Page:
The chief election commissioner of Bangladesh has agreed to step aside, the country's president has said in a televised address to the nation.
The commissioner, MA Aziz, was at the centre of demonstrations staged by the Awami League party and its allies.
They accuse him of bias towards the Bangladesh Nationalist Party (BNP). President Iajuddin Ahmed said Mr Aziz would go on leave for three months.
He said that he hoped that Bangladesh would now return to normality.
"He has agreed to go on three months' leave in the greater interest of the nation," President Ahmed said in a late night broadcast on Wednesday.
The president said that he hoped Mr Aziz's departure would end weeks of protests by the 14-party alliance.
Running battles took place in Dhaka for a third day
The BBC's Waliur Rahman in Dhaka says that his leave of absence is likely to help end the current political stalemate in Bangladesh.
Thousands of supporters of the Awami League and its allies again took to the streets in Dhaka on Wednesday to demand his resignation.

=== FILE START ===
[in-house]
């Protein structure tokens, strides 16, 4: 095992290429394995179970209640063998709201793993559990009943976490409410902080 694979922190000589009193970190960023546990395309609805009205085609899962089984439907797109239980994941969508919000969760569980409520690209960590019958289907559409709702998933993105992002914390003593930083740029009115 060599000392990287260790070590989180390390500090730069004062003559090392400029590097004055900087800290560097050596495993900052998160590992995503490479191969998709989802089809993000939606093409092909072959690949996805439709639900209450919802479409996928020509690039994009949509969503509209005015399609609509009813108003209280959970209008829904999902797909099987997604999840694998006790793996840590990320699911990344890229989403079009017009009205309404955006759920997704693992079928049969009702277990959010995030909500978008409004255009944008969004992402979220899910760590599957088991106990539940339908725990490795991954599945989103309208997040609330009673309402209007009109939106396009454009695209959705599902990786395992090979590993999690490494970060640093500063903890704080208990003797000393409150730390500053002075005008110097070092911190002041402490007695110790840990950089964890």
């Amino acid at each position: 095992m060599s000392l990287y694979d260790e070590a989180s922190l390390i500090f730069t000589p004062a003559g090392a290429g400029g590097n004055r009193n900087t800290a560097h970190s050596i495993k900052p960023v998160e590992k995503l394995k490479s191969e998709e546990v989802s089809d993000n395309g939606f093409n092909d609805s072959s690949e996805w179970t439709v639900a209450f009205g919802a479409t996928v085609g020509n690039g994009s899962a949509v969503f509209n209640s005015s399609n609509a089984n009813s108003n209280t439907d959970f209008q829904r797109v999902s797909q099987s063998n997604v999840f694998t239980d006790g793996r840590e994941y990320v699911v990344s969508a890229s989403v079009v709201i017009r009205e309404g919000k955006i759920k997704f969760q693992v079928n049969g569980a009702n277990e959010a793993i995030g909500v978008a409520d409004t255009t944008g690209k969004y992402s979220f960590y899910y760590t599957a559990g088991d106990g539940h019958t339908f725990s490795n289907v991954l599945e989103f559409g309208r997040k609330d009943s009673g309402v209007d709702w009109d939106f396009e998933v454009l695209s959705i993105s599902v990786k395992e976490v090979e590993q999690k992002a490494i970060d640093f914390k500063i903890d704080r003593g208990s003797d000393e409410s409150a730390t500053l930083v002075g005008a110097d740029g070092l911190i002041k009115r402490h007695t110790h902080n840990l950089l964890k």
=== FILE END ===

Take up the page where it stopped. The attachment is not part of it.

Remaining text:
Fresh violence broke out as a nationwide transport blockade to demand his resignation entered its third day.
Bangladesh is being run by a caretaker government until elections due in January.
Earlier on Wednesday, thousands of supporters of the 14-party alliance led by the Awami League heard reports that Mr Aziz did not turn up at his office for work in the morning.
The crowds began celebrating by singing songs and beating drums.
The Awami League accused Mr Aziz of bias towards the BNP of former Prime Minister, Khaleda Zia, as soon as the interim government took power in October.
The protests meant travel between towns was almost impossible
He denied the allegations and refused to step down.
Our correspondent says that it is now likely that the Awami League and its allies will lift the blockade of the capital, which has been cut off from the rest of the country for the last three days.
But analysts warn that while the immediate crisis may be over, further uncertainty still lies ahead.
The Awami League still has many more election reform demands, while the BNP is urging the interim government led by President Ahmed to stand firm.
Police say that a man died in hospital in the northern town of Bogra on Wednesday after being severely beaten during a clash between supporters of the BNP and the Awami League.
Several others were injured in the clash, in which a number of small bombs were set off.
The prices of essential food in major cities and towns across the country has risen, even though food supply trucks can usually beat the blockade by travelling overnight.